This Book Could Be Your Life by Nick

Henry Rollins said it best in his Black Flag tour diary: Get in the van! (Or was it William Blake with “I must create a system or be enslaved by another man’s”.)

Surely, Rollins could not foresee the weight that exclamatory title would carry. Aside from the fact that Black Flag inspired thousands of pimply faced, downy mustached, hopelessly picked-on youths to pick up instruments and make their own noise, and to find a sense of adventure by getting in a beat up van and playing sweaty basement shows across the country. But also unwittingly started the punk and indie D.I.Y. (do it yourself) culture.

Before there was HGTV and the DIY Network, bands like Black Flag, Minor Threat, and Sonic Youth were doing everything themselves, without any help from major labels. The aesthetic was simple: there’s nothing anyone can do for you that you can’t do for yourself. That means booking shows, setting up a tour, even recording. Greg Ginn, guitarist of Black Flag, created perhaps the first indie music label with SST Records.

Michael Azerrad’s brilliant book, Our Band Could Be Your Life: Scenes from the American Indie Underground 1981-1991, gives a brief history and inspiration of 11 special bands that encapsulate the new aesthetic. How Minor Threat’s Ian McKaye remembers gluing record art and inserts while guitarist Jeff Nelson xeroxed hundreds of flyers and CD art at Kinkos. Or J. Mascis graduating from playing drums in seminary Boston punk act Deep Wound to a grungier yet more melody inflected guitar in Dinosaur Jr. Mascis remembers not even trying to send a major label a demo for the grunge thing wouldn’t catch on for another ten years with the breakout of a little known rock outfit called Nirvana.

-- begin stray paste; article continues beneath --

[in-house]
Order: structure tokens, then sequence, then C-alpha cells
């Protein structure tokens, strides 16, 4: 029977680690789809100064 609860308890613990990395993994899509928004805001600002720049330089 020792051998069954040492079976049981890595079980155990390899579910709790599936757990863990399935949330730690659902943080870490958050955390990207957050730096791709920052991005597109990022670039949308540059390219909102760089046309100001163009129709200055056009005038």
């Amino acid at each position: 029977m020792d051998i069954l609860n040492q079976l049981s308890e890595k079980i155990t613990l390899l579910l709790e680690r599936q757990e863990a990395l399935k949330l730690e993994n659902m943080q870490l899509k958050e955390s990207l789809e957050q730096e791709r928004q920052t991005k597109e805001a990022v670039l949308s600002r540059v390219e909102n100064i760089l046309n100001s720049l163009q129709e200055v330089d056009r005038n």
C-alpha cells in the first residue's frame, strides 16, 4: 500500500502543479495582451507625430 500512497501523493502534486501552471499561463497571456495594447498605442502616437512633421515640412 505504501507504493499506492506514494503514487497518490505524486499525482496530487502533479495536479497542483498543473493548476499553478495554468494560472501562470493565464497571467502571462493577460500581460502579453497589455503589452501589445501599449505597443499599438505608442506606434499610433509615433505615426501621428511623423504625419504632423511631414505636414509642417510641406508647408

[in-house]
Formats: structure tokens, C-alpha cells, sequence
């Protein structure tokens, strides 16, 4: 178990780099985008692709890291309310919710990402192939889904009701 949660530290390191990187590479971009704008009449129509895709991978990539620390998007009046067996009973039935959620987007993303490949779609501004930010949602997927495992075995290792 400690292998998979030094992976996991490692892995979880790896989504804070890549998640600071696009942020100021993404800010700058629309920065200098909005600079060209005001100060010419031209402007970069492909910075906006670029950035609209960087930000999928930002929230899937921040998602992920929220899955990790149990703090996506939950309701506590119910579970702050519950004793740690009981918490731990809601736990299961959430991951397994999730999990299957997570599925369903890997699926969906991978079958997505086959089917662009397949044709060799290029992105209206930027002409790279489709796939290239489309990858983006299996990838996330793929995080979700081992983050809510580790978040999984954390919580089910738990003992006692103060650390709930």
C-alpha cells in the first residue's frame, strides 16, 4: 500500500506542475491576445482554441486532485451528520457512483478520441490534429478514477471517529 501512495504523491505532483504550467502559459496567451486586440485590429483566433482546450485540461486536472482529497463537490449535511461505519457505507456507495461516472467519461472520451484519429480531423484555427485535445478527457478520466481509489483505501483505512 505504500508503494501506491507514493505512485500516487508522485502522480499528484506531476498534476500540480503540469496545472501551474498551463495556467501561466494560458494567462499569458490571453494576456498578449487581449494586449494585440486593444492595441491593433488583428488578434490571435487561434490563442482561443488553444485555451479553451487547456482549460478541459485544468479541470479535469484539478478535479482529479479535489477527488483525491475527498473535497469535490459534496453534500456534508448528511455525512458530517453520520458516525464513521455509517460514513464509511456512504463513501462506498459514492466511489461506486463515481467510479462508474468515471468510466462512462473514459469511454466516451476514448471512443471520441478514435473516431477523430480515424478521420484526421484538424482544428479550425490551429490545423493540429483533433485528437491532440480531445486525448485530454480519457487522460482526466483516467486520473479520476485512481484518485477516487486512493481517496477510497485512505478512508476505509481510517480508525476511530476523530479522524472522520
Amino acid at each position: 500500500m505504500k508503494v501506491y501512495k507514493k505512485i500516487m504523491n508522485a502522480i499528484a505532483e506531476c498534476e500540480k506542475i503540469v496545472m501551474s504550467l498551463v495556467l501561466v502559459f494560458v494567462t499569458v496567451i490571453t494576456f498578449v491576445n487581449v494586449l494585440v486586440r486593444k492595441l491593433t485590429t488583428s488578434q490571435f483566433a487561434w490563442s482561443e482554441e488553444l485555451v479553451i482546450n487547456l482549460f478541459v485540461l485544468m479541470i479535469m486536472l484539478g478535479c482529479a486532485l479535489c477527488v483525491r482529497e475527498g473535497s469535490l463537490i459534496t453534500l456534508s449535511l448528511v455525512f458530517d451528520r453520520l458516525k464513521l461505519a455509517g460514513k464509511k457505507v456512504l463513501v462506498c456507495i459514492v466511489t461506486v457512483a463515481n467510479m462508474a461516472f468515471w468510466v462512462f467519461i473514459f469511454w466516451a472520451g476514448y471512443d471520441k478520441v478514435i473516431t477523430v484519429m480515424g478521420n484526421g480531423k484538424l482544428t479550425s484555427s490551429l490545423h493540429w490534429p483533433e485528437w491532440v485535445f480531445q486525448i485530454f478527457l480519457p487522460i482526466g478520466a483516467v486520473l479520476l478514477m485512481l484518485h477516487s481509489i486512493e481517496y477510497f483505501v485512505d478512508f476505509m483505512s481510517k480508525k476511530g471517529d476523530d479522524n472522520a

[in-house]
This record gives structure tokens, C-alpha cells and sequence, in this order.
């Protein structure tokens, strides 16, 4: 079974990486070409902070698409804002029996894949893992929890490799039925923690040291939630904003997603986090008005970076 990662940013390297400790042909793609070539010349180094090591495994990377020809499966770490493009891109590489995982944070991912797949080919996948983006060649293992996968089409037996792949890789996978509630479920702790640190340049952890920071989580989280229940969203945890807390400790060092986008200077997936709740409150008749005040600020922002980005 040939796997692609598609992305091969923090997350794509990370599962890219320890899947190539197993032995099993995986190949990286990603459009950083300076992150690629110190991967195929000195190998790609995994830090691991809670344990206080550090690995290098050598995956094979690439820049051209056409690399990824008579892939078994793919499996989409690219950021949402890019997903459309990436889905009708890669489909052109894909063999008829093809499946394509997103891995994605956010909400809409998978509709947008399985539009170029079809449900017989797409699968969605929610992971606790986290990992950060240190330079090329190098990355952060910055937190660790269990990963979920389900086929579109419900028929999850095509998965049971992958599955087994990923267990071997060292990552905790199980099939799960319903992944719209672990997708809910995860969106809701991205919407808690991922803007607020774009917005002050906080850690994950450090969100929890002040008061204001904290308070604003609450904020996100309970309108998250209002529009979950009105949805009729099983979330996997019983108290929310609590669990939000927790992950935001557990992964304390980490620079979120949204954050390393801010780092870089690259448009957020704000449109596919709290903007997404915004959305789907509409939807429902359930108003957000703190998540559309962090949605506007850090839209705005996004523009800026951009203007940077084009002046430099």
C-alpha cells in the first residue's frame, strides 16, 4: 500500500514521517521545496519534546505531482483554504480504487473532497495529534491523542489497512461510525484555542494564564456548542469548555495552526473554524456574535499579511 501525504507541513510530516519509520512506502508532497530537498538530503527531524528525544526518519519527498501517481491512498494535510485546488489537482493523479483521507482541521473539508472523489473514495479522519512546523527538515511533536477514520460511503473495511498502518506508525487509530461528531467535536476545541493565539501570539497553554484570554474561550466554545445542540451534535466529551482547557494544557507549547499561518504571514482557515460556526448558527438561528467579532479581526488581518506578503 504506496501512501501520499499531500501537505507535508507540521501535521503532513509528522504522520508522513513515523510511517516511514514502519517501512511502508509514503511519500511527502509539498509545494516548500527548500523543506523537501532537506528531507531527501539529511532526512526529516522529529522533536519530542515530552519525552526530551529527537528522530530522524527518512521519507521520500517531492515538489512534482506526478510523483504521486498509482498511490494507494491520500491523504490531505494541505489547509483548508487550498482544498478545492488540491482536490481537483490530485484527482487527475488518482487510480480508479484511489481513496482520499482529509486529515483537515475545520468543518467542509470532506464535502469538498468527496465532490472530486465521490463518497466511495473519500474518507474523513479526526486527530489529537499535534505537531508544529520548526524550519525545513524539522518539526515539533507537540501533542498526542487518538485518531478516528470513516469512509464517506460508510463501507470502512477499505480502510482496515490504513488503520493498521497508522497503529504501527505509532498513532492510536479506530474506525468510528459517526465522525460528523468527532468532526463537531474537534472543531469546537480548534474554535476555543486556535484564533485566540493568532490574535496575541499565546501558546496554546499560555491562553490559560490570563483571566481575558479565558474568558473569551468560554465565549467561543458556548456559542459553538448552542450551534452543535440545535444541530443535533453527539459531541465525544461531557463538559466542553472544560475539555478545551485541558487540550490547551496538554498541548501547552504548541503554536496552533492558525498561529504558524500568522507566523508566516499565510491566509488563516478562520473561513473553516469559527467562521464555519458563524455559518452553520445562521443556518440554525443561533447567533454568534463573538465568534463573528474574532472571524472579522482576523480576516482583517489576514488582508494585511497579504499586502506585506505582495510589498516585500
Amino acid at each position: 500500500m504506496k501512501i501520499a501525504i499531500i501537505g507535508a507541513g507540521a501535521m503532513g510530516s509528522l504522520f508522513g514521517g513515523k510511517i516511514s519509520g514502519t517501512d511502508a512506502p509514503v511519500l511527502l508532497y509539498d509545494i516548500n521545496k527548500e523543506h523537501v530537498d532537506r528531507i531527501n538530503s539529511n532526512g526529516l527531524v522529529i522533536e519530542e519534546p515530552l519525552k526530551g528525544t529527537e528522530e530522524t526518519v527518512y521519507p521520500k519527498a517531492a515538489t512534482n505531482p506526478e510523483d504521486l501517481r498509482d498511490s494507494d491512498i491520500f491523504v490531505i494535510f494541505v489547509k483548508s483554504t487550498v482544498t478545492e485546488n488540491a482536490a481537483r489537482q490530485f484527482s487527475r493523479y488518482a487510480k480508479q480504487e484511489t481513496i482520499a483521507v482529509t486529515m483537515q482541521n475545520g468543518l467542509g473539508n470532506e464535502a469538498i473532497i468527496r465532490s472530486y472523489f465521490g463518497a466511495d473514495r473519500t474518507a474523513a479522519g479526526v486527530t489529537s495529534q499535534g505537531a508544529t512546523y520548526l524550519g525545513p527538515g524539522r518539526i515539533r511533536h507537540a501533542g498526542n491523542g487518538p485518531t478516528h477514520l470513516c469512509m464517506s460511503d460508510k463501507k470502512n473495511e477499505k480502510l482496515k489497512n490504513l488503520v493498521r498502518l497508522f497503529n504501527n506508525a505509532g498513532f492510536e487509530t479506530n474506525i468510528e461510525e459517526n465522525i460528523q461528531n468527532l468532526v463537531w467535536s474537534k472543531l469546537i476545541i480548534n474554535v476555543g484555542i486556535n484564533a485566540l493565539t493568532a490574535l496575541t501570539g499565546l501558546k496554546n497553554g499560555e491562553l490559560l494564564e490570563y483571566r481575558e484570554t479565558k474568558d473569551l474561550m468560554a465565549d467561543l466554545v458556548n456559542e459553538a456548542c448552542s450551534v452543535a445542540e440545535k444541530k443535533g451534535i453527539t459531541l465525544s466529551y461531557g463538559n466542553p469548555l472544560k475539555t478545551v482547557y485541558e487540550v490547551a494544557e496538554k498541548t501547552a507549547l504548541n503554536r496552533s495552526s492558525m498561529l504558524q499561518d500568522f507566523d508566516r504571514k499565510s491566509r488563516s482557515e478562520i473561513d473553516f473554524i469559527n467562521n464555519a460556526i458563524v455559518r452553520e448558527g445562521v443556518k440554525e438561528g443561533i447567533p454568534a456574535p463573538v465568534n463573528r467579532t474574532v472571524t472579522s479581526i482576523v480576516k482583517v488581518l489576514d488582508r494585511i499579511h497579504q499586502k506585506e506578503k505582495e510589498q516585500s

While Azerrad clearly focuses on the inception of the bands, life on the road, the trials of being broke and touring; the reader can’t help but contextualize the content. These groups were breaking the established norm and initiating a new model for all art. A whole culture of literary artists began making ‘zines in their bedrooms, pasting and stapling what they wanted to write, what they would want to read. Soon a new breed of visual artist emerged, branded the VCR filmmakers, directors like Kevin Smith, Quentin Tarantino, and Wes Anderson started shooting on cheap, affordable equipment.

And lest we forget the labels. As much as the new DIY acts could do on their own, it didn’t hurt having other like minded individuals assisting in the effort. Jonathan Poneman, enjoying the lo-fi and immediate sound of these budding acts, thought he could distribute music with the best of them. And then he started Sub Pop records. When you think of an indie rock band in the 90’s, chances are they have a low degree of separation from Sub Pop. Eventually they became a business model for other indies.

Go ahead and give the Azerrad’s book a flip-through. It may prove to save your mundane, boring life.

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